The final recommendation is to regularly drill the event in different scenarios. This drill exercise can be as realistic as possible but should by its nature help uncover items and issues that are unpredicted and also occur during different time periods for added realism. A drill conducted on a Saturday morning at 7:00am with no distractions and everyone well rested might appear very successful. However, if you conduct it during rush hour, after a long day, or when all family members are in different locations could become devastating and an incredible learning experience.
On a final note, and I will dedicate a full article later on this topic, consider the impact of social media on command and control of your personal evacuation. How can we best leverage Facebook or Twitter to compliment coordination of family members across an unknown geography? For your children, what is the school policy on such events? Do they require the children to be picked up by a parent or are they let go on their own? It may be impossible to fetch everyone home before departure so are the bins and ‘go bags’ packed and marked? Have you brought up the subject to friends and family you might rely on for shelter in an event in any of the four cardinal directions?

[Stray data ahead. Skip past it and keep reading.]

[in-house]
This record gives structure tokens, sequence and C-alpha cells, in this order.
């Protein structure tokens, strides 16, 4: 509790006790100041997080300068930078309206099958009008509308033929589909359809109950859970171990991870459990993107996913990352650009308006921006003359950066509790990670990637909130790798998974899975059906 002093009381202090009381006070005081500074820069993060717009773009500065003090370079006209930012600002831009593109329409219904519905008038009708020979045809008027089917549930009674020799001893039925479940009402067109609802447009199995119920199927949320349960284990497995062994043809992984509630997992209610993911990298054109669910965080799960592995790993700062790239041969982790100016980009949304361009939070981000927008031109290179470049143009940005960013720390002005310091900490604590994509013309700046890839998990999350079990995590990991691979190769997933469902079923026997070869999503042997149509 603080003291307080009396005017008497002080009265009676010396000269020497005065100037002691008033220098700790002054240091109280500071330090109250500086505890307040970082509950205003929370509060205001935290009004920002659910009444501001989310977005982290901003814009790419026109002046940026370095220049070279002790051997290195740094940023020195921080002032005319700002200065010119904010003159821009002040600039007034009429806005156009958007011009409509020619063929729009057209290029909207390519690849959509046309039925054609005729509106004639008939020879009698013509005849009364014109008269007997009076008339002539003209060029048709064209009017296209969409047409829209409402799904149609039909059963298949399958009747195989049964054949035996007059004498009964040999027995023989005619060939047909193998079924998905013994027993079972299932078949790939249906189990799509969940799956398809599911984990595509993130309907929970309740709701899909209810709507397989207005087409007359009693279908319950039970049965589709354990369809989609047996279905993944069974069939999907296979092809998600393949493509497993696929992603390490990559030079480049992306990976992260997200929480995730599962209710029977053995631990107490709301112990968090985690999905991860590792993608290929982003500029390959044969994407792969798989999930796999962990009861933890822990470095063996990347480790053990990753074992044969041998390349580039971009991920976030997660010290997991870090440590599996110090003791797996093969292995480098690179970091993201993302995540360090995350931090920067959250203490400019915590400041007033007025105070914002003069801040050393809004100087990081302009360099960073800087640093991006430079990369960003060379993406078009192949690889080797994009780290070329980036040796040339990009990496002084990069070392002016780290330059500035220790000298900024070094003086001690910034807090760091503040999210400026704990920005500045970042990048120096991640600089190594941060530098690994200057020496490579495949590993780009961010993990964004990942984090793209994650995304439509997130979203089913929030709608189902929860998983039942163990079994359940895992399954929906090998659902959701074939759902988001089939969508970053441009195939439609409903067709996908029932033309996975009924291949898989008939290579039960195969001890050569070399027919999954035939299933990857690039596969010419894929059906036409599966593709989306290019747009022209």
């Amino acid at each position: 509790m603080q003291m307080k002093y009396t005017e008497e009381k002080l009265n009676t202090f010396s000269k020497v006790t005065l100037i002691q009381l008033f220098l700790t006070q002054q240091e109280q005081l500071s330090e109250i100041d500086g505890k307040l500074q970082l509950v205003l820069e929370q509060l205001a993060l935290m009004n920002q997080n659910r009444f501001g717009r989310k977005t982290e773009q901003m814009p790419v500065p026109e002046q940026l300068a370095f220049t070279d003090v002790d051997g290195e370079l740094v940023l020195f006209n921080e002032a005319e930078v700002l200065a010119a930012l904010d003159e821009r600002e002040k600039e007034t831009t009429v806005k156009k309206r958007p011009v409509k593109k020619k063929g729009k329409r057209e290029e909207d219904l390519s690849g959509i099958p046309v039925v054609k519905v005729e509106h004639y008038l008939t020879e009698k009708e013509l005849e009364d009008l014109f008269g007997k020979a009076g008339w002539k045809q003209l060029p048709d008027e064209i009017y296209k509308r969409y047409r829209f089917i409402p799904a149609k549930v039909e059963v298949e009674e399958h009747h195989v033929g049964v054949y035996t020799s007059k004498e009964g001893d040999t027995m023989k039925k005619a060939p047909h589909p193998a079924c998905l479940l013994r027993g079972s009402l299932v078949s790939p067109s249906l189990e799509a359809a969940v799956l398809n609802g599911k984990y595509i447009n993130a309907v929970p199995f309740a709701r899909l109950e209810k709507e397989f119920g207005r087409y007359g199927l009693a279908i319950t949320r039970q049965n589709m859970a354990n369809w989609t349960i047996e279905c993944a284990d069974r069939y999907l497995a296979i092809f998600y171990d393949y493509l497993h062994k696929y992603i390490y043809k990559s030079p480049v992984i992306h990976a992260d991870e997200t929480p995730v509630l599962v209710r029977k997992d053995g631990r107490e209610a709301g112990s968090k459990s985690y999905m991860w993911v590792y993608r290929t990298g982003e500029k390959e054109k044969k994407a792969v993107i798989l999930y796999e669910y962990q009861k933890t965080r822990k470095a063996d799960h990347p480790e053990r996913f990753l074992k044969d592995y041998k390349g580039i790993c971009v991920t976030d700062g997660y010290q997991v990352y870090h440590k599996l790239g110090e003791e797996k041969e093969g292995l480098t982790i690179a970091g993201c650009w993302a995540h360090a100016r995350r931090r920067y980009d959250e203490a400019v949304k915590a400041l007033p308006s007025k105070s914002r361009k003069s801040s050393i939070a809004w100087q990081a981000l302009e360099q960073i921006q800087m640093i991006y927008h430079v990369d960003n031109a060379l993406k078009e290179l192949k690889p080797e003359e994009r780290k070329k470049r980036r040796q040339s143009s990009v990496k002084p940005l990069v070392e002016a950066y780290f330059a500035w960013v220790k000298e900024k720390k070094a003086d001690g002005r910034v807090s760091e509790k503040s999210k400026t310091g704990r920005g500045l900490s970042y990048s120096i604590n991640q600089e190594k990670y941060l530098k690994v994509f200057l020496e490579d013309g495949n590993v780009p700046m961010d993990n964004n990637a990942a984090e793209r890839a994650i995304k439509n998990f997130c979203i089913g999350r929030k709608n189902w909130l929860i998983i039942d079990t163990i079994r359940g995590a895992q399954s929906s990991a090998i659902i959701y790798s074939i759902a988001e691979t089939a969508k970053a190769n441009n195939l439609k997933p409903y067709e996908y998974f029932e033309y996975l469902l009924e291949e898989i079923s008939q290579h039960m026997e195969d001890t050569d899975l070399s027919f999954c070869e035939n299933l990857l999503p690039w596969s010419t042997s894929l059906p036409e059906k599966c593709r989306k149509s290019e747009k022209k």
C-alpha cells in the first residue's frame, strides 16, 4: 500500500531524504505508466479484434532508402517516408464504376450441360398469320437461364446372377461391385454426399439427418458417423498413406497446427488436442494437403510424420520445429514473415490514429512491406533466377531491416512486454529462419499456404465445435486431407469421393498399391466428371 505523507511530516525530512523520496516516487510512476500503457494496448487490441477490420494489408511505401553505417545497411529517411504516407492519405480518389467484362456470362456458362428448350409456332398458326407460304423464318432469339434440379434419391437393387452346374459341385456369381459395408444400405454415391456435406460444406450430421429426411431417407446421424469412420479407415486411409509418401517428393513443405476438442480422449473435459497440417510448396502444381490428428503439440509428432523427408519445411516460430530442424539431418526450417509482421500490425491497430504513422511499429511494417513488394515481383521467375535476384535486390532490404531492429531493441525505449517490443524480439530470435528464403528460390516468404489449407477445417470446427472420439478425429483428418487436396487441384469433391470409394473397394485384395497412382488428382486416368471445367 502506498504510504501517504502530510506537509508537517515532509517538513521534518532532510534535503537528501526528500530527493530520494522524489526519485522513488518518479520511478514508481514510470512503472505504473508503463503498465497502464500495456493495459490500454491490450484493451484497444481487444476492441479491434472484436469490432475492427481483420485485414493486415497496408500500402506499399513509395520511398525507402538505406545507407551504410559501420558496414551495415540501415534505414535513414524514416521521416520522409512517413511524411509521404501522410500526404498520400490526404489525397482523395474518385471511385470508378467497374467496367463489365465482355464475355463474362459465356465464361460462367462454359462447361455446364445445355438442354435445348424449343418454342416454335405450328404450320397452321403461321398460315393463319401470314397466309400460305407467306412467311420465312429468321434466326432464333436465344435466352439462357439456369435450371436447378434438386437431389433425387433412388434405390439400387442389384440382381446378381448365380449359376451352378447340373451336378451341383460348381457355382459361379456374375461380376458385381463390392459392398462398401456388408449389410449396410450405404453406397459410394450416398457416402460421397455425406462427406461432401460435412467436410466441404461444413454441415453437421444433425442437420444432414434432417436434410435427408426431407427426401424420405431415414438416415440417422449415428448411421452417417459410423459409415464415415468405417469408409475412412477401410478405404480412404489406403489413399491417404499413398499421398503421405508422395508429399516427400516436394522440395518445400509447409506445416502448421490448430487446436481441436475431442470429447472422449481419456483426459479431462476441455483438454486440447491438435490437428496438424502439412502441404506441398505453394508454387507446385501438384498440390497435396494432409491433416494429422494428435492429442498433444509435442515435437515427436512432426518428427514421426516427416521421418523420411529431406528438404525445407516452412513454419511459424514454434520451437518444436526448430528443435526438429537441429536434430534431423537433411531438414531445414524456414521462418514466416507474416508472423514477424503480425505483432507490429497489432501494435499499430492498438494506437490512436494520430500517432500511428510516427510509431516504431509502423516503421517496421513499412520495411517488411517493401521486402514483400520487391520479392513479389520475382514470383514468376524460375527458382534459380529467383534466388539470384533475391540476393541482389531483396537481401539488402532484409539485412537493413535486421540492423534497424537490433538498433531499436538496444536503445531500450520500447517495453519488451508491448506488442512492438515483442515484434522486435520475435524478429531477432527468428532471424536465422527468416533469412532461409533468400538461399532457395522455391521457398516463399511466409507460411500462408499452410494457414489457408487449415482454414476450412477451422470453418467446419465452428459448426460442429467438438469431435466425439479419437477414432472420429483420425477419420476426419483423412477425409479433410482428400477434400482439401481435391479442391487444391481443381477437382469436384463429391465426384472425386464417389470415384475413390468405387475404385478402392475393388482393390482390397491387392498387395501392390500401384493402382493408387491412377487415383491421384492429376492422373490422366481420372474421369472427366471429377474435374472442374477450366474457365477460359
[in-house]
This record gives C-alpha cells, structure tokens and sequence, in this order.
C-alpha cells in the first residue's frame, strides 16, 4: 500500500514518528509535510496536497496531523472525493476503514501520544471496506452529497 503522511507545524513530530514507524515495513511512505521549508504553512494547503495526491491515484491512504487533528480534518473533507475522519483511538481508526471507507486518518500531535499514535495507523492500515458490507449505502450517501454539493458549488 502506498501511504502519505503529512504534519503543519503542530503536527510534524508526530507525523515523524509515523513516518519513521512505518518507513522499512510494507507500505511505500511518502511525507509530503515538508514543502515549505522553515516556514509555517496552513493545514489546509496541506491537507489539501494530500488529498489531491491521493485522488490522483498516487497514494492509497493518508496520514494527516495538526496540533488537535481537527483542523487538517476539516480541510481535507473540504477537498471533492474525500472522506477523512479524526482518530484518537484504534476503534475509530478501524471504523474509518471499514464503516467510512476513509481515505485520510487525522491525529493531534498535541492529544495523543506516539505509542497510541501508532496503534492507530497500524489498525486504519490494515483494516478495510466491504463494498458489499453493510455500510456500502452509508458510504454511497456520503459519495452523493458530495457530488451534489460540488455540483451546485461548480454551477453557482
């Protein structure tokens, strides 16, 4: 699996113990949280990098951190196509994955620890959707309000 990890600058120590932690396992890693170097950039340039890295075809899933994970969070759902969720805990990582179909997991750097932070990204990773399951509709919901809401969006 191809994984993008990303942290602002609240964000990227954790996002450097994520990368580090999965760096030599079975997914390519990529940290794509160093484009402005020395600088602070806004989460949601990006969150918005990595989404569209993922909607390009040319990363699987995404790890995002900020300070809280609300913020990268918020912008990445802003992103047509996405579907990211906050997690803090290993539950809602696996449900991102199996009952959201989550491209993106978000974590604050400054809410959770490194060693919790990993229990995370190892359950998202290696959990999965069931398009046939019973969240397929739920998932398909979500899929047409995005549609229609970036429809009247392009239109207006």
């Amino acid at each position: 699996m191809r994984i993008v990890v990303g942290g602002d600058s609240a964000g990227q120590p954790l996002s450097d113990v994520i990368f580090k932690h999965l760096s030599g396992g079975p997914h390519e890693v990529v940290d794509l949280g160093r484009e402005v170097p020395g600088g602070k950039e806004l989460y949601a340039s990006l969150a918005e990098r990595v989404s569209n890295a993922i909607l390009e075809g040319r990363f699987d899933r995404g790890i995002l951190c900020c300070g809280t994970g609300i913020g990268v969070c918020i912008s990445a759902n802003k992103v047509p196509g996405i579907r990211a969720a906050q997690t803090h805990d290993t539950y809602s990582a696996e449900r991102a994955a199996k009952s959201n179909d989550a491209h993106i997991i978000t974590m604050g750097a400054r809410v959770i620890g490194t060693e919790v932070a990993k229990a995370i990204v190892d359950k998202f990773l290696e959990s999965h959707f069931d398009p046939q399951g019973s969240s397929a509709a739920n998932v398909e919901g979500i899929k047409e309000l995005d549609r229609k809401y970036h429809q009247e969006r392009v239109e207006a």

This is a great discussion topic for families and it is critical to include the children in the discussion to get their point of view. You may find a bin of snacks, books, and board games are just as critical to them as a sleeping bag. The most important thing is taking that responsible first step toward preparation by setting aside an hour to talk through the topic and get feedback. Self-reliance during an emergency is not being an alarmist. Rather, it is prudent planning in a delicate, digital world where we rely heavily on wireless communication and electricity.